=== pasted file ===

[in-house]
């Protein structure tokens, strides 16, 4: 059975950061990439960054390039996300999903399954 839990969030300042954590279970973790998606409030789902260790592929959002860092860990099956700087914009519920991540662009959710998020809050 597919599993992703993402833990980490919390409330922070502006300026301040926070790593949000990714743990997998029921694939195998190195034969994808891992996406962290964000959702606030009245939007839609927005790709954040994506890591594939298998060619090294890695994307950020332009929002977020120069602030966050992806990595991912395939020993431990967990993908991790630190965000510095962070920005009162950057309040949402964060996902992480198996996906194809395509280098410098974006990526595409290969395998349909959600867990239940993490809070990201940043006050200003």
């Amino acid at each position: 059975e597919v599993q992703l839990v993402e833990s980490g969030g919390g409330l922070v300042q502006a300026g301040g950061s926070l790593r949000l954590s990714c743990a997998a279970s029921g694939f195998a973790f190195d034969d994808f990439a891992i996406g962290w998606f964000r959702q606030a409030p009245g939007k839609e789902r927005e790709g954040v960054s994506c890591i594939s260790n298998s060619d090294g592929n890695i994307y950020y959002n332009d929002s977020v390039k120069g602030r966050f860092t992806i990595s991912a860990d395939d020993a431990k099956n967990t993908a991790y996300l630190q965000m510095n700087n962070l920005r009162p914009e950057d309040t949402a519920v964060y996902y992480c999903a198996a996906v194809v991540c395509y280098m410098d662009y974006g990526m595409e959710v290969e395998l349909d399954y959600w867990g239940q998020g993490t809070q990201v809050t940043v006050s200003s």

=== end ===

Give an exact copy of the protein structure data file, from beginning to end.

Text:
[in-house]
């Protein structure tokens, strides 16, 4: 059975950061990439960054390039996300999903399954 839990969030300042954590279970973790998606409030789902260790592929959002860092860990099956700087914009519920991540662009959710998020809050 597919599993992703993402833990980490919390409330922070502006300026301040926070790593949000990714743990997998029921694939195998190195034969994808891992996406962290964000959702606030009245939007839609927005790709954040994506890591594939298998060619090294890695994307950020332009929002977020120069602030966050992806990595991912395939020993431990967990993908991790630190965000510095962070920005009162950057309040949402964060996902992480198996996906194809395509280098410098974006990526595409290969395998349909959600867990239940993490809070990201940043006050200003």
């Amino acid at each position: 059975e597919v599993q992703l839990v993402e833990s980490g969030g919390g409330l922070v300042q502006a300026g301040g950061s926070l790593r949000l954590s990714c743990a997998a279970s029921g694939f195998a973790f190195d034969d994808f990439a891992i996406g962290w998606f964000r959702q606030a409030p009245g939007k839609e789902r927005e790709g954040v960054s994506c890591i594939s260790n298998s060619d090294g592929n890695i994307y950020y959002n332009d929002s977020v390039k120069g602030r966050f860092t992806i990595s991912a860990d395939d020993a431990k099956n967990t993908a991790y996300l630190q965000m510095n700087n962070l920005r009162p914009e950057d309040t949402a519920v964060y996902y992480c999903a198996a996906v194809v991540c395509y280098m410098d662009y974006g990526m595409e959710v290969e395998l349909d399954y959600w867990g239940q998020g993490t809070q990201v809050t940043v006050s200003s």